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  • Fewer Than 10,000 Survive of 234,000 Jews Depoted from Western Europe, U.S. Army Says

    Fewer than 10,000 of the 234,000 Jews deported to Germany and Poland from France, Belgium, the Netherlands and Norway during the Nazi occupation have returned to their homelands, according to the first statistical review on the subject prepared by U.S. military authorities. It appears from the review, which was released today, that fewer than five… More ▸

  • 4,000 Jewish Survivors of Nazi Camps Issue Manifesto to World, Ask Justice for Jews

    An appeal to “all the free peoples of the world” for justice for the Jews, in the form of a manifesto which will soon be published throughout the world, was completed here today by representatives of 4,000 surviving victims of the concentration camps of Buchenwald, Bergen-Belsen, Dachau, Auswitz, Theresienstadt and Mauthausen, who are now in… More ▸

  • 2,000 Jews from German Camps Gathered in Tyrol Awaiting Opportunity to Emigrate

    Approximately two thousand Jews, originally scattered all over Europe, have in the past several weeks arrived in the Tyrol. They are waiting–most of them–for a chance to move on to new permanent homes in Palestine, the United States, Brazil and France. Since they do not want to go back to their former homes, they have… More ▸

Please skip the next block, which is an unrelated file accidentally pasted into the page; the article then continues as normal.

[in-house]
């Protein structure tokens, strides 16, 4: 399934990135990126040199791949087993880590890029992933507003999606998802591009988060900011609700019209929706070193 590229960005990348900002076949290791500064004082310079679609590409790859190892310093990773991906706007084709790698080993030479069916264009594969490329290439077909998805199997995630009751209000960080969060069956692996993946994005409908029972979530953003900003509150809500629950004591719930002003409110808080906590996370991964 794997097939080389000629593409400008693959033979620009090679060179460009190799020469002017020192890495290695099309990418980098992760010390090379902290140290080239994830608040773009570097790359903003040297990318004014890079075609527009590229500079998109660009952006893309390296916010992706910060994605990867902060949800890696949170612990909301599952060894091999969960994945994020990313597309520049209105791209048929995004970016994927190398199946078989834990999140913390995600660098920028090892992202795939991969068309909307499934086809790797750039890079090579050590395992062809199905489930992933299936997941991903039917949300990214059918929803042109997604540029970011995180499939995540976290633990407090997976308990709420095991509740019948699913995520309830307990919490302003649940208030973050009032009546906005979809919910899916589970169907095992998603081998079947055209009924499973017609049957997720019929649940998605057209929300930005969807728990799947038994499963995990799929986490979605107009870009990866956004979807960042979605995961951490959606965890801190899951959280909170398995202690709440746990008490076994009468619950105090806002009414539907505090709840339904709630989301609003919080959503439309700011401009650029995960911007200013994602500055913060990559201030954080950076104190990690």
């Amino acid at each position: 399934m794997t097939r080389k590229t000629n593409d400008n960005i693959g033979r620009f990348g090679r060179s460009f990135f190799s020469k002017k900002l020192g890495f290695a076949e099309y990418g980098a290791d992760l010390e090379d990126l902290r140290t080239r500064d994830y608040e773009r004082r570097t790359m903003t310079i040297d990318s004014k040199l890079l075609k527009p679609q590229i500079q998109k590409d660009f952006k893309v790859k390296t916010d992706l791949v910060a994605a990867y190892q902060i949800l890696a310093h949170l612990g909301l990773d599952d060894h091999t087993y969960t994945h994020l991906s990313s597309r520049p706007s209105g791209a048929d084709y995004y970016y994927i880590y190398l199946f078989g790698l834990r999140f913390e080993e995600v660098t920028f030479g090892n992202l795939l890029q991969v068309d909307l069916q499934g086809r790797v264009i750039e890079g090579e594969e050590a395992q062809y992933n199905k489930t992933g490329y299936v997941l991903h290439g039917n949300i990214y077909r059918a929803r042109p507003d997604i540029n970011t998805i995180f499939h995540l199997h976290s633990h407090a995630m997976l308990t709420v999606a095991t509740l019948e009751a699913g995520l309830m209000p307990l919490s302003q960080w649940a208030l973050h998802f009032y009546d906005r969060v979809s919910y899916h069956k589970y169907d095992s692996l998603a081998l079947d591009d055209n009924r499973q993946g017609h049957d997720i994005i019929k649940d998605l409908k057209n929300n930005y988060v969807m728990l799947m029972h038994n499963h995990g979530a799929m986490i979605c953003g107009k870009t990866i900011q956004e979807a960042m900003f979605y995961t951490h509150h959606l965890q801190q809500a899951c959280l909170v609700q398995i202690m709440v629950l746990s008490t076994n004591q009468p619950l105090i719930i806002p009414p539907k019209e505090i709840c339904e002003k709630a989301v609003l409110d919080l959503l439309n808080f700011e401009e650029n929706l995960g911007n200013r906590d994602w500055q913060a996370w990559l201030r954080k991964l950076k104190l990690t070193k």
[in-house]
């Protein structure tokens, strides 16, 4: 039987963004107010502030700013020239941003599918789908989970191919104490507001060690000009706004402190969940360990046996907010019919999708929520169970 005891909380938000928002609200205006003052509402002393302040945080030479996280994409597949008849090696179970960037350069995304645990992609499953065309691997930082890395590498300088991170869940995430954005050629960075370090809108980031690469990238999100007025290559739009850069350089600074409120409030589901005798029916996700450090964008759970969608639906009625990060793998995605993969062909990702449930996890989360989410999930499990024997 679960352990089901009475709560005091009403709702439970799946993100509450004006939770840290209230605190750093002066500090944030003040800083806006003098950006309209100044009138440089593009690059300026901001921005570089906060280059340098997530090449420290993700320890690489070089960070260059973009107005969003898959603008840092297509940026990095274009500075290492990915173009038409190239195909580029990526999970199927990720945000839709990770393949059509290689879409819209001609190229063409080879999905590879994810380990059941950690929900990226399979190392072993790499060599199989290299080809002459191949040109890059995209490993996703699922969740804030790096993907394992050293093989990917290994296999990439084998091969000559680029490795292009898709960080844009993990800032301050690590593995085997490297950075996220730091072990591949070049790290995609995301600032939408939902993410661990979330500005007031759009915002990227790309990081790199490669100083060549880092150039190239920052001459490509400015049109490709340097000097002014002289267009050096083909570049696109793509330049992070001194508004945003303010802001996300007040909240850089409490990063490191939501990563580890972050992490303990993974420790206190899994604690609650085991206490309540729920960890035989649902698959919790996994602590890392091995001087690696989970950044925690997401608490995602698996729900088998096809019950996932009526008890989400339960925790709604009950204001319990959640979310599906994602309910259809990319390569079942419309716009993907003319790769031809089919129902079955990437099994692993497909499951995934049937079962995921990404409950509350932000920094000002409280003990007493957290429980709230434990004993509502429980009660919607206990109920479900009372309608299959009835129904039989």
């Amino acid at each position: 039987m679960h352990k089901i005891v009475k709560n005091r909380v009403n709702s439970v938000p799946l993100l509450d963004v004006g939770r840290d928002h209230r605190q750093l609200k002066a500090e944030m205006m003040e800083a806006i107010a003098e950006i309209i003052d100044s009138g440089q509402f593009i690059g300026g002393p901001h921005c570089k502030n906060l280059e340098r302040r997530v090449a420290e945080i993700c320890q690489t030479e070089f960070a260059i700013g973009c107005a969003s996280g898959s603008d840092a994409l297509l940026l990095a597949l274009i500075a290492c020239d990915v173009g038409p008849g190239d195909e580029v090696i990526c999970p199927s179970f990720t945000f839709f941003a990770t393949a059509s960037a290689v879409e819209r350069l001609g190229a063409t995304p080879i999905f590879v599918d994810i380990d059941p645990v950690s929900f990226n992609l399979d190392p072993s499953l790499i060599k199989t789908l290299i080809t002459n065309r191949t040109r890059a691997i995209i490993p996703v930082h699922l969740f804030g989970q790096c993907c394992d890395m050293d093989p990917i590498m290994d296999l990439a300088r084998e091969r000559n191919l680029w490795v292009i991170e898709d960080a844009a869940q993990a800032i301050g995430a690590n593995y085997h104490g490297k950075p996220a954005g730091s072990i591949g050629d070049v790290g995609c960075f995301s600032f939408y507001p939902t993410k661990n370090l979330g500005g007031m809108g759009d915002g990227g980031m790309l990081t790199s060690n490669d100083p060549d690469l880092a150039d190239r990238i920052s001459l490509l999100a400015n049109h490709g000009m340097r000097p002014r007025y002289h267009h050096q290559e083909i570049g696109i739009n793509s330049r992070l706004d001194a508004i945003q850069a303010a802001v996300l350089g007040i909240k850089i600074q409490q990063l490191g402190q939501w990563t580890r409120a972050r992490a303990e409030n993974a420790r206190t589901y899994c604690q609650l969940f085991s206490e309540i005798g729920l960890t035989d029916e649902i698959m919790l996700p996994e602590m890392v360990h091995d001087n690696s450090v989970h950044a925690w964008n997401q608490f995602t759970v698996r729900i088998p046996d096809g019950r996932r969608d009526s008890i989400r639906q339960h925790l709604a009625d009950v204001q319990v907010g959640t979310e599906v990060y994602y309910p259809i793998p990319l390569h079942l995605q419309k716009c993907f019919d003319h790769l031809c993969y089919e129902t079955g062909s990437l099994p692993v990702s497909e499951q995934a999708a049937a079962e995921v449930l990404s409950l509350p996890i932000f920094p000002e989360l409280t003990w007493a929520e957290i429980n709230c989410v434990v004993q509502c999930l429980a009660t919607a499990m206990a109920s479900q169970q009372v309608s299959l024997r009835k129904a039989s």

• Polish Jews in Liberated Camps Insist on Segregation from Poles

    Polish Jews in former Nazi concentration camps in the Allied-controlled section of Germany are refusing to be considered part of the Polish national groups within the camps, which are represented by officers of the Polish Government-in-Exile, according to a report received today by the Jewish Committee for Relief Abroad. The report adds that the chief… More ▸

  • Agudas Israel in London Transmits Letters to Surviving Jews in German Camps

    The Agudas Israel World Organization today announced that it is in a position to forward letters to Jewish survivors in the Buchenwald and Dachau camps in Germany. “The letters must be addressed to specified individuals and must be written in English, German or Yiddish,” the announcement said. “They should be as short as possible.” More ▸